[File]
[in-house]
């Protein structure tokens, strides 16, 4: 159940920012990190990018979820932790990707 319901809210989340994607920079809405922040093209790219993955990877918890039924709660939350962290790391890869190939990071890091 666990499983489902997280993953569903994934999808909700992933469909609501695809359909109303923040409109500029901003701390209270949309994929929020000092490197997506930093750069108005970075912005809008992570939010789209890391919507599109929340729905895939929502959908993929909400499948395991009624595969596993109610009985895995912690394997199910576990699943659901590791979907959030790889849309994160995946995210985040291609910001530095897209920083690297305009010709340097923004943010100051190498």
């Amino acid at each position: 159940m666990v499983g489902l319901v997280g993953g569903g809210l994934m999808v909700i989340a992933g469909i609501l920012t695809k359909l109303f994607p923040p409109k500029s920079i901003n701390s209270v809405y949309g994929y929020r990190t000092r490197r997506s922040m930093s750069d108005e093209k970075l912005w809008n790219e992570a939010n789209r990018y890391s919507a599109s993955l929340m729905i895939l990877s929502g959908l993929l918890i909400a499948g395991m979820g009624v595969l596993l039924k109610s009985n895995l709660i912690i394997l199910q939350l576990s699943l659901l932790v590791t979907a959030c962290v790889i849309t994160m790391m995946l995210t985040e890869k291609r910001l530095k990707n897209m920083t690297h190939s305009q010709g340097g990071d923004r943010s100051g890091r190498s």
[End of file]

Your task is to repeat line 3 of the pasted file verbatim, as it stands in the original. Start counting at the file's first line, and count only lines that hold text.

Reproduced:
């Amino acid at each position: 159940m666990v499983g489902l319901v997280g993953g569903g809210l994934m999808v909700i989340a992933g469909i609501l920012t695809k359909l109303f994607p923040p409109k500029s920079i901003n701390s209270v809405y949309g994929y929020r990190t000092r490197r997506s922040m930093s750069d108005e093209k970075l912005w809008n790219e992570a939010n789209r990018y890391s919507a599109s993955l929340m729905i895939l990877s929502g959908l993929l918890i909400a499948g395991m979820g009624v595969l596993l039924k109610s009985n895995l709660i912690i394997l199910q939350l576990s699943l659901l932790v590791t979907a959030c962290v790889i849309t994160m790391m995946l995210t985040e890869k291609r910001l530095k990707n897209m920083t690297h190939s305009q010709g340097g990071d923004r943010s100051g890091r190498s």